I engaged enough to smile and greet them; a congratulations on a pregnancy, a few funny memories of Billy, an update on a job change. I barely registered any of it (sorry!).

Keeping the Unit’s van firmly in my sights, I untangled myself. I didn’t want to wait around for others to drift over. Victoria’s lessons on wheelie-ing and bombing paid off.

I split.

Then I was in the van, strapped in, ready for off. I looked out the window and saw them. The eyes. I looked away again.

“Do you want to pressure relieve?” The Rehab Assistant asked.

A swift shake of the head. Bending forward to hold my feet for two minutes may be good for relieving the pressure on my bum and back in the wheelchair, but my bum and back weren’t my main concern just then. We’d be back in the hospital soon enough, where pressure relieving wouldn’t draw even one sidewise glance.

It was the neck brace I needed to wear while travelling and that was the final straw. Strapped in and strapped up, I was immobilised. That’s when they came; tears, hot and salty, slipping down my cheeks. They were tears for Billy, for Des, for me and for that moment when all of those sadnesses mingled. With no other option for where to face thanks to the brace, I rigidly faced forward and stared blankly ahead. I wiped away the tears with the back of my hand as we made our way out of the church carpark. I focused instead on the silver linings.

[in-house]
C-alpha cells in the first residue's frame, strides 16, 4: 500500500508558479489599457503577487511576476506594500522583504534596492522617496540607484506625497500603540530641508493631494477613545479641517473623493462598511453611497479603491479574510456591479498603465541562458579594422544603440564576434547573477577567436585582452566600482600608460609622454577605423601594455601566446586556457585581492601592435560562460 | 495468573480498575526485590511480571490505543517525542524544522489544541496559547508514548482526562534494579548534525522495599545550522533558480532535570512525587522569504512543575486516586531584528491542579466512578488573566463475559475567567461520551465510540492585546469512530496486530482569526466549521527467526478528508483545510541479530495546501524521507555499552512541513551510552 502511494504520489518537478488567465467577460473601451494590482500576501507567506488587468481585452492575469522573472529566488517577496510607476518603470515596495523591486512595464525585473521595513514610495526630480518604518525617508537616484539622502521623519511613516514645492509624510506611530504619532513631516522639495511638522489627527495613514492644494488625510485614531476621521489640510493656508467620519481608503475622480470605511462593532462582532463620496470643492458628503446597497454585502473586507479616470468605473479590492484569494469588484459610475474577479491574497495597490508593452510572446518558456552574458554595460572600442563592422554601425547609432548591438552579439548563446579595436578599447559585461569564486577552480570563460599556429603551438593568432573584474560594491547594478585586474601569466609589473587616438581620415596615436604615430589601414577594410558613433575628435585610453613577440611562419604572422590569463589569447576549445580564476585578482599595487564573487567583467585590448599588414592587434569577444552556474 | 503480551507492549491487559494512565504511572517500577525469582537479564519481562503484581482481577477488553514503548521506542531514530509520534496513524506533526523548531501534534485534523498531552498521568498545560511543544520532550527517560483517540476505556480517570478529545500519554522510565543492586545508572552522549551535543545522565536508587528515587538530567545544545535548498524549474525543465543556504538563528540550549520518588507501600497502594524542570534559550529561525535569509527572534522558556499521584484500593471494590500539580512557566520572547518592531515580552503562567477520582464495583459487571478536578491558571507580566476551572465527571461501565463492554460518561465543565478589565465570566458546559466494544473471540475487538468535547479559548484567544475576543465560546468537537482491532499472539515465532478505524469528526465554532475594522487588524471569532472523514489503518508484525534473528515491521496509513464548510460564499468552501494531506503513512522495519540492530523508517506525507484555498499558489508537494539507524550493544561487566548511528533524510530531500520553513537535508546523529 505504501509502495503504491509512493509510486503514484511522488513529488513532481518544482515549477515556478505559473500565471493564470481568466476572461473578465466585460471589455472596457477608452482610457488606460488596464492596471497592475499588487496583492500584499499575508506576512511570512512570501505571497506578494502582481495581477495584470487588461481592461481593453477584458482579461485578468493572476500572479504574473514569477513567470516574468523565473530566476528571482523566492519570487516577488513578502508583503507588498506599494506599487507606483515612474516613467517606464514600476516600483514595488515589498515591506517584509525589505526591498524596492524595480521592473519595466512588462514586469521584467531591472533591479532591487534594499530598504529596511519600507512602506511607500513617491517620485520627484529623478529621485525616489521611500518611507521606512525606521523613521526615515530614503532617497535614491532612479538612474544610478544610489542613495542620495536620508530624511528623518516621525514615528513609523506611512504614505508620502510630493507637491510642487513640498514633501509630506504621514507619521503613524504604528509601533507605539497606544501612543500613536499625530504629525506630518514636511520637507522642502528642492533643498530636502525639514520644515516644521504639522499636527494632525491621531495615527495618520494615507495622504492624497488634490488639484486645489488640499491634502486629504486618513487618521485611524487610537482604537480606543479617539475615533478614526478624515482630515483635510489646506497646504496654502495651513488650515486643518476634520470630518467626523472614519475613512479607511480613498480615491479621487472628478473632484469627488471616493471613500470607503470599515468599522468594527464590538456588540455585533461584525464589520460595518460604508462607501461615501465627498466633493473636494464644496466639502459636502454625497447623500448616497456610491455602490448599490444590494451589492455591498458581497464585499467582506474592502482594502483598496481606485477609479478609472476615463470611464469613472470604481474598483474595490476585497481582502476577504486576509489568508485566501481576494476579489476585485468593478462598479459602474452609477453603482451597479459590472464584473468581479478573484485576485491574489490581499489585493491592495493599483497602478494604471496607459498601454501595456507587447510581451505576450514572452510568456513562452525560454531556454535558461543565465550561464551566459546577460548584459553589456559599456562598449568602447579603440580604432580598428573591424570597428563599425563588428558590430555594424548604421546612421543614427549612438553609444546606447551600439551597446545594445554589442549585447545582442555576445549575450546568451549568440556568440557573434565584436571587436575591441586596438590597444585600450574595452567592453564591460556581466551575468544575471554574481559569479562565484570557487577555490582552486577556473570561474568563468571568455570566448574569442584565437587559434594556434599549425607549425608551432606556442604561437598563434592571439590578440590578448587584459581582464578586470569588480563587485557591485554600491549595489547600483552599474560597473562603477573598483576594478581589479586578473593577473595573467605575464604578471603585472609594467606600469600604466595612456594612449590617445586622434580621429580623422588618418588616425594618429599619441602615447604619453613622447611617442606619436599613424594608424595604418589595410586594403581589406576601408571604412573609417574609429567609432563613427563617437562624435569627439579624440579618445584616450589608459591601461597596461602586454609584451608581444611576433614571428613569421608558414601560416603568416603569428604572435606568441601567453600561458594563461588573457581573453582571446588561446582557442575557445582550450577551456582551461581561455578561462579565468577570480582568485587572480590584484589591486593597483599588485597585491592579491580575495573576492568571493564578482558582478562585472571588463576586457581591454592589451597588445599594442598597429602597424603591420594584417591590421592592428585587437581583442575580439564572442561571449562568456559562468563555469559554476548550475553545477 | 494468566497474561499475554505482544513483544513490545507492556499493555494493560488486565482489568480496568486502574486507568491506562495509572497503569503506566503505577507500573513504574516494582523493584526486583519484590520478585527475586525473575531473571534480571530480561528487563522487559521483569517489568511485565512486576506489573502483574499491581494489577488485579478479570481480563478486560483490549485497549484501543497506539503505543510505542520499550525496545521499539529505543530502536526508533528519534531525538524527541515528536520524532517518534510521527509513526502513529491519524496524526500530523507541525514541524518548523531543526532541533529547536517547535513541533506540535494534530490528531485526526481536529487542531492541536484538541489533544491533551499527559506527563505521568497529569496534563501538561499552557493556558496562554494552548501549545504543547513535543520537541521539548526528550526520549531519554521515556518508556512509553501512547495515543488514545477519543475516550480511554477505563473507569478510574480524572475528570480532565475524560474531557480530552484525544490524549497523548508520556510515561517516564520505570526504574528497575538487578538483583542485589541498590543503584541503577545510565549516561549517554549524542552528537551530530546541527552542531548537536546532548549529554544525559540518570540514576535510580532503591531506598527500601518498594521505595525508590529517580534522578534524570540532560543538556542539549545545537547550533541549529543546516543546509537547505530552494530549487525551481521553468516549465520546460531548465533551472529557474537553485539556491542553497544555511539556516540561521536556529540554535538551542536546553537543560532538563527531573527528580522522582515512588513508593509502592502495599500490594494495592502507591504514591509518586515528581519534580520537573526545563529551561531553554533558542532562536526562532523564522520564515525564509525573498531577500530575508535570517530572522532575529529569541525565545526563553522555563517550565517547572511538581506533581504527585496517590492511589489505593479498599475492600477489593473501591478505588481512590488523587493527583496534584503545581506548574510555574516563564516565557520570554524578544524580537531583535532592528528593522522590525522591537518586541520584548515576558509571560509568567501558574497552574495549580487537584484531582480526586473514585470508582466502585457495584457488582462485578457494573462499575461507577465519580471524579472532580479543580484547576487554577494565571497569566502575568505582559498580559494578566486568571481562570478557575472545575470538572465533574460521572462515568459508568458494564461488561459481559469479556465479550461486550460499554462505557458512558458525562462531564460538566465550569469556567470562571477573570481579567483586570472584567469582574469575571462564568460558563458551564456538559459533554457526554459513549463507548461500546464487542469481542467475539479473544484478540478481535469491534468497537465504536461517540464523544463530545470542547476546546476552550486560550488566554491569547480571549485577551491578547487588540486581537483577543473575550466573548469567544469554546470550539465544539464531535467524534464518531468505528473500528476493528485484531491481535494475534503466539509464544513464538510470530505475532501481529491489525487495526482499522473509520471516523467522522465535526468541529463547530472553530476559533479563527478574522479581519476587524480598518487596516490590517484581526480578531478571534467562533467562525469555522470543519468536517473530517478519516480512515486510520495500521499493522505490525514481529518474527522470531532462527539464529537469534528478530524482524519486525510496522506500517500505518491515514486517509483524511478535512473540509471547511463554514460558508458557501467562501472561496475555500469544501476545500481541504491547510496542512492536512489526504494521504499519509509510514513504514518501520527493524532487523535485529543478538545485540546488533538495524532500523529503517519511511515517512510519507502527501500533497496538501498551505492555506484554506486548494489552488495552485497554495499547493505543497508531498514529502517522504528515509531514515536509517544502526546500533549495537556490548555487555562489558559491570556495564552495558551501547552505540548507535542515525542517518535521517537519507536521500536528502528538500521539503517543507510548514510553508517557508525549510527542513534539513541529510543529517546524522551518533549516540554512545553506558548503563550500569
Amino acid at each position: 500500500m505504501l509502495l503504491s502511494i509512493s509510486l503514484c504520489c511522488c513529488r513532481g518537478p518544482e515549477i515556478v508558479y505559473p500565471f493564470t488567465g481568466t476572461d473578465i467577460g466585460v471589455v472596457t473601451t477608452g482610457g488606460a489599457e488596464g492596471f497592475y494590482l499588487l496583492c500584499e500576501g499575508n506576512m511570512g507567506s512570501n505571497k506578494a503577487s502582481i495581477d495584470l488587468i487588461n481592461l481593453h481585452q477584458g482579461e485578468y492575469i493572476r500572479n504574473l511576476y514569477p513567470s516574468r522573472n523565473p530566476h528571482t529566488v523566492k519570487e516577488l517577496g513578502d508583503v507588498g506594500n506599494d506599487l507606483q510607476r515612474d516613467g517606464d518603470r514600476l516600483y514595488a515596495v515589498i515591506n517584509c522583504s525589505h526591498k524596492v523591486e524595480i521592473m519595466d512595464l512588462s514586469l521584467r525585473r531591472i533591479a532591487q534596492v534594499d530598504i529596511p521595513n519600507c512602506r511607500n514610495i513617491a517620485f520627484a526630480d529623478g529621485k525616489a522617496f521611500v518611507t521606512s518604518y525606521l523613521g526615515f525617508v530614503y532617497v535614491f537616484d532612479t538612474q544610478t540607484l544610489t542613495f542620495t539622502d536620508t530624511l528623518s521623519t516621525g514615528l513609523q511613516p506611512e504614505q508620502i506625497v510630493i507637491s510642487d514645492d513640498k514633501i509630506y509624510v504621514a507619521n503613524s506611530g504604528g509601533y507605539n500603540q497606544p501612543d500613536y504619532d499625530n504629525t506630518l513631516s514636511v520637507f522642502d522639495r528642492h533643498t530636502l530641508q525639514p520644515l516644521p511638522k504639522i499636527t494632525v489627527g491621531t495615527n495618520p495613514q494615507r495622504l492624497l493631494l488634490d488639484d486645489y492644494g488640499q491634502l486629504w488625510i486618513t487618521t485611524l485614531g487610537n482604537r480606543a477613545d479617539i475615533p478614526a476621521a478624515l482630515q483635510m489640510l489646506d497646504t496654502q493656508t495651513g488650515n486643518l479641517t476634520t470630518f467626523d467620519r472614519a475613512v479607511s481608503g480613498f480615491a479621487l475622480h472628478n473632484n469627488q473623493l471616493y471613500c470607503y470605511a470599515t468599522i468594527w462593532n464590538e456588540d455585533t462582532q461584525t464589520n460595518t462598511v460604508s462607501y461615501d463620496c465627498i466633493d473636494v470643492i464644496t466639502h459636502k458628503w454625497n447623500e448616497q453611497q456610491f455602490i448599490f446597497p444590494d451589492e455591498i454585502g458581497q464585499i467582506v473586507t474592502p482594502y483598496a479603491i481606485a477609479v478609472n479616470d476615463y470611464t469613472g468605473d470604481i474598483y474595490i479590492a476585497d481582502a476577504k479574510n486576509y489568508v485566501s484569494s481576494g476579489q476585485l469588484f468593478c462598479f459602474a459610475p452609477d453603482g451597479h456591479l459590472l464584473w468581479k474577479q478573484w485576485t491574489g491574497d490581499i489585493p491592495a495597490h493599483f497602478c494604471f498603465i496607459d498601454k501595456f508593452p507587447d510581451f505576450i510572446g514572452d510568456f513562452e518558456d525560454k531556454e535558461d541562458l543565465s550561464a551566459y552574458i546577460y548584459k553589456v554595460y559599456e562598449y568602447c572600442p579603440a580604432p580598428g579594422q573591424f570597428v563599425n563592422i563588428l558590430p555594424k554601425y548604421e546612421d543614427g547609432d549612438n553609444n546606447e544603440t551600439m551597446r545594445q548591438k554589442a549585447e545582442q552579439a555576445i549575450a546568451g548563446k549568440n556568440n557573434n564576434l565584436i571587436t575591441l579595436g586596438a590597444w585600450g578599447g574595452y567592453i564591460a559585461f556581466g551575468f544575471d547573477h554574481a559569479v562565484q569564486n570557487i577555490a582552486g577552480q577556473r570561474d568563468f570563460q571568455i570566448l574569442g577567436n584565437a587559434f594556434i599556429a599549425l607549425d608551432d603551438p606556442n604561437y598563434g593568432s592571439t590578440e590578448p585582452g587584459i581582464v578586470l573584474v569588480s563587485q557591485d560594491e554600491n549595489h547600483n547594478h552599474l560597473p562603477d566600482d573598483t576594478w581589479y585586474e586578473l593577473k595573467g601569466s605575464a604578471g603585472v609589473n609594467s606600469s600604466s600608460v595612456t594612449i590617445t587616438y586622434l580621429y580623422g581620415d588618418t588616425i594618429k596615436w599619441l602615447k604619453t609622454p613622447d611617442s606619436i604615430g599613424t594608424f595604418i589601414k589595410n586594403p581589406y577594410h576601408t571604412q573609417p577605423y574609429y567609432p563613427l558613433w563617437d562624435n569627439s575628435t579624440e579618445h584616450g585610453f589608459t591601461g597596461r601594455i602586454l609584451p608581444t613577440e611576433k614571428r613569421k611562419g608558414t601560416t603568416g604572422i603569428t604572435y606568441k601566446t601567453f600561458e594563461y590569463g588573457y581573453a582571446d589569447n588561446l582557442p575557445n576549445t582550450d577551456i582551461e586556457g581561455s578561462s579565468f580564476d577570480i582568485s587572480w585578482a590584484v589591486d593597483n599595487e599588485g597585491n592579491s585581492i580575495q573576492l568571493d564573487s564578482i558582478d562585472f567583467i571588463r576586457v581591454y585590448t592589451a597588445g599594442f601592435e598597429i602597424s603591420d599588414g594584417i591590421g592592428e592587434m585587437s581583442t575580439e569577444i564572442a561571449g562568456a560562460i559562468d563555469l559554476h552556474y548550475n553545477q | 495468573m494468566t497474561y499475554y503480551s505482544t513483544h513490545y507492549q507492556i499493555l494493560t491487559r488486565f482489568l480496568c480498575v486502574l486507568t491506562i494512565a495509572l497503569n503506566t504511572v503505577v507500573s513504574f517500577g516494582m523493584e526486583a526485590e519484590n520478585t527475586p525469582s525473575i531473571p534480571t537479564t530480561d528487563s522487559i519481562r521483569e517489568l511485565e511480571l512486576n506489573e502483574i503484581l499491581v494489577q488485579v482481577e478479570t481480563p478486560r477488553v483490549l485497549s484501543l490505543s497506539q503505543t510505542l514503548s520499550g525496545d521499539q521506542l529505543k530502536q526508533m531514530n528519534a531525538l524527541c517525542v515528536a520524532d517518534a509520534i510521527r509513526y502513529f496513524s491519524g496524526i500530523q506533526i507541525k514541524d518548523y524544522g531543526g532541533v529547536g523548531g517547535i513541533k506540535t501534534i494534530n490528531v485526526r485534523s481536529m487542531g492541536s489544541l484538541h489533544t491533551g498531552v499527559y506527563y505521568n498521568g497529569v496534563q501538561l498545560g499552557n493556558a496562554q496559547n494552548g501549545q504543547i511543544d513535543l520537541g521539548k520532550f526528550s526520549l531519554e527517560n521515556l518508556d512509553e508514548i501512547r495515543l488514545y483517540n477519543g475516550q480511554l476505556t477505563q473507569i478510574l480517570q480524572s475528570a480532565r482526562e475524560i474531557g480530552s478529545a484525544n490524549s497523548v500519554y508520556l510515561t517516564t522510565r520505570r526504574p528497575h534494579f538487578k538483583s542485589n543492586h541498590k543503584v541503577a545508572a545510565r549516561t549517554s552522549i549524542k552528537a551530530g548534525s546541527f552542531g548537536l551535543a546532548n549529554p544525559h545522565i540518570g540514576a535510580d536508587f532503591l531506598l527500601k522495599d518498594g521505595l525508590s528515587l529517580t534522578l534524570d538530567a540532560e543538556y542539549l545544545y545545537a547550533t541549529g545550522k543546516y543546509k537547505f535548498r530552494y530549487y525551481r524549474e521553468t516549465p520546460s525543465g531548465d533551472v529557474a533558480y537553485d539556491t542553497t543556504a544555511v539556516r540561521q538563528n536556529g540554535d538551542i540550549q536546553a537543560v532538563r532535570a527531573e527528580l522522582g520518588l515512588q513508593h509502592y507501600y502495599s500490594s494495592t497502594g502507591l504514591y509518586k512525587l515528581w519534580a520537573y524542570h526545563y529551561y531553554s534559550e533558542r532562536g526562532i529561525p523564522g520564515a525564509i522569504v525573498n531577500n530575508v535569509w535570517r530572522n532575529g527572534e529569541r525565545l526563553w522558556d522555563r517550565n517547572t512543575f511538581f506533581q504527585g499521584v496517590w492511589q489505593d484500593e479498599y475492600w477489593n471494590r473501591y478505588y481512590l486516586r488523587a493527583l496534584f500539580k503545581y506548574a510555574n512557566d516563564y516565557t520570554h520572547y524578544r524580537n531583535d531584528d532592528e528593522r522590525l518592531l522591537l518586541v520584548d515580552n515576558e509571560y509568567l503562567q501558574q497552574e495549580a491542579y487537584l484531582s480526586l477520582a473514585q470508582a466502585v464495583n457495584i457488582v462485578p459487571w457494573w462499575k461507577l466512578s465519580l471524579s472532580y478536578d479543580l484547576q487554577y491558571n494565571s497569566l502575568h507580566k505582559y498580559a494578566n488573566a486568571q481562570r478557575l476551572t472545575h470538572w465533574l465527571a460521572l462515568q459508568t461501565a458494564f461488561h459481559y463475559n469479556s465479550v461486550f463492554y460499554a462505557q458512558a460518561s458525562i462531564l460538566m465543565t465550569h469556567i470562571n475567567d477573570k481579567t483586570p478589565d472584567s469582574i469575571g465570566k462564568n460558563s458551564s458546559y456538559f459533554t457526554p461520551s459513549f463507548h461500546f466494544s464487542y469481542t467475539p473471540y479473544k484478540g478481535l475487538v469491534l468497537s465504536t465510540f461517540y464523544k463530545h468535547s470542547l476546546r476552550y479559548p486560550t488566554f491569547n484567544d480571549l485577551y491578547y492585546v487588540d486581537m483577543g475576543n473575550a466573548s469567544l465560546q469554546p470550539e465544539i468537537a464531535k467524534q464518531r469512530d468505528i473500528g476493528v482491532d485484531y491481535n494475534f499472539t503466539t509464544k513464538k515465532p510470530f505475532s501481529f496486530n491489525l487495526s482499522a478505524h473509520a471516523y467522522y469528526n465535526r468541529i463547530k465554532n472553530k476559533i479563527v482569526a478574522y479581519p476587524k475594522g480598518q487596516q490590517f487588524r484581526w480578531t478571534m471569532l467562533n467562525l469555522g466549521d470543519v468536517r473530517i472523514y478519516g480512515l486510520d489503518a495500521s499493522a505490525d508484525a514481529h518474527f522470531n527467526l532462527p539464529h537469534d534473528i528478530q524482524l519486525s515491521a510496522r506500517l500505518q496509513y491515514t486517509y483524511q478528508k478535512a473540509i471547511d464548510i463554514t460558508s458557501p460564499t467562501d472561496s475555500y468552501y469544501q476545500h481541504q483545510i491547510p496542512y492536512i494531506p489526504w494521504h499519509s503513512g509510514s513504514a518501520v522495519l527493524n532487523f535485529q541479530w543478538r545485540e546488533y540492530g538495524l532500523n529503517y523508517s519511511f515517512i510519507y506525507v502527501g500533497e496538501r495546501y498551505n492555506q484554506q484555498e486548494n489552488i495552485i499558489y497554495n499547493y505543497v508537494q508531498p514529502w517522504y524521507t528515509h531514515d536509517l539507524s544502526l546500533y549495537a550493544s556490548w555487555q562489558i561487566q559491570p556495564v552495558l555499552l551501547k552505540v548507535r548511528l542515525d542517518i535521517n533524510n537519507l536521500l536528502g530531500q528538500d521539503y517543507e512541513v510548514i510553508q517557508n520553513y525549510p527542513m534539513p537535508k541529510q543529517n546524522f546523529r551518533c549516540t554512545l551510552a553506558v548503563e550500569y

I’d achieved what I’d set out to do. I’d said goodbye to Billy and I’d given my love to Des. He’s the person I really wanted to see. As difficult as the circumstances were, I’d gone about something in the real world. We all know that the real world can be a bit shit sometimes. It was a first step and maybe next time I’ll aim for something with far fewer eyes.

So, here’s a request to family and friends – which automatically includes the rest of you loyal readers – for God’s sake, please stop dying. While I know Billy’s going to have some of the best company with some of the brilliant people already up there, the rest of you guys are needed down here. I’ve got a lot more ‘firsts’ to get through and I’m relying on all of you to be around to get me through them when I eventually break free for real.

8 Comment

  1. Gael says: Reply

    Amazing!!! Ruth, you are amazing!!!

    1. Rambling Ruth says: Reply

      Thanks Gael

  2. Dermod says: Reply

    What a powerful and poignant account of a funeral of a friend. Ruth, you have produced another masterpiece. And more power to you for going through all the hassle to attend that funeral – it would have been so easy for you to cry off. Am proud of you! Dermod

    1. Rambling Ruth says: Reply

      Thanks Dermod. That’s high praise! Glad you’re enjoying the blog

  3. Siobhan Payne says: Reply

    Sorry you’re outing had to be one of sadness but i guess that’s life. Love your honesty. Here’s to many more joyful outings

    1. Rambling Ruth says: Reply

      Yes, lots to look forward to 🙂

  4. That was tough Ruth.
    At least you got to meet those that meant something to you

    1. Rambling Ruth says: Reply

      Thanks Ann. Glad I got to go.